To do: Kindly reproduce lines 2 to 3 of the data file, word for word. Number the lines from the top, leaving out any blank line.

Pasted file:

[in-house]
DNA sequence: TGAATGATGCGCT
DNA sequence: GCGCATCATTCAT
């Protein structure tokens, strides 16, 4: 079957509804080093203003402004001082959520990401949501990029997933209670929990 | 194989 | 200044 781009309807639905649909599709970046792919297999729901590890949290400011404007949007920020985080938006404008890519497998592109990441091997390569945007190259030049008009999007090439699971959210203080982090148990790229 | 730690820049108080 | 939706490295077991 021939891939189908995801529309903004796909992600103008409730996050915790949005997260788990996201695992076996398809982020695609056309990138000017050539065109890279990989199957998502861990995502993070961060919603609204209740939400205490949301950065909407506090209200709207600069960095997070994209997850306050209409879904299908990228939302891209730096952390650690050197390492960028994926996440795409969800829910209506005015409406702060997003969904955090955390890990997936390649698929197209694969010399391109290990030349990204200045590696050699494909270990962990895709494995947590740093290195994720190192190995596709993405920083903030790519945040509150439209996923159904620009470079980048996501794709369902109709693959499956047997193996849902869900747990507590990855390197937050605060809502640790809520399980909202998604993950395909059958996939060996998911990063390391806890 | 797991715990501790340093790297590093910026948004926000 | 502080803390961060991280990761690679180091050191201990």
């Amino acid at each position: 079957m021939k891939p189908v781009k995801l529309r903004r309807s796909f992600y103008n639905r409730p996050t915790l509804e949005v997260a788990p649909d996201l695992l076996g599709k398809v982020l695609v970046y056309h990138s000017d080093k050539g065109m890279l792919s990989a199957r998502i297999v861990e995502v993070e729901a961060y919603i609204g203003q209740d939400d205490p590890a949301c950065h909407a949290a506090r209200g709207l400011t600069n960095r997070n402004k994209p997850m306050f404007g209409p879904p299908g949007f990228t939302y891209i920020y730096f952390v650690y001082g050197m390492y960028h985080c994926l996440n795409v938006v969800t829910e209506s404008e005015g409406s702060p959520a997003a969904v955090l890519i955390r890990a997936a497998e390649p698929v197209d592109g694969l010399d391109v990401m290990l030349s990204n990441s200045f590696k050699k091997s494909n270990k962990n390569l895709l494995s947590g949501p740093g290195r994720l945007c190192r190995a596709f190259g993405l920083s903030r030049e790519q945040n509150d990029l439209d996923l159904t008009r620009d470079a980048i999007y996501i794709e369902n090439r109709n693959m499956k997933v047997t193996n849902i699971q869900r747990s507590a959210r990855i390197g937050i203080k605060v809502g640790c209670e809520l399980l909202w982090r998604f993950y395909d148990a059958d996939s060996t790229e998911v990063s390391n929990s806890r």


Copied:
DNA sequence: TGAATGATGCGCT
DNA sequence: GCGCATCATTCAT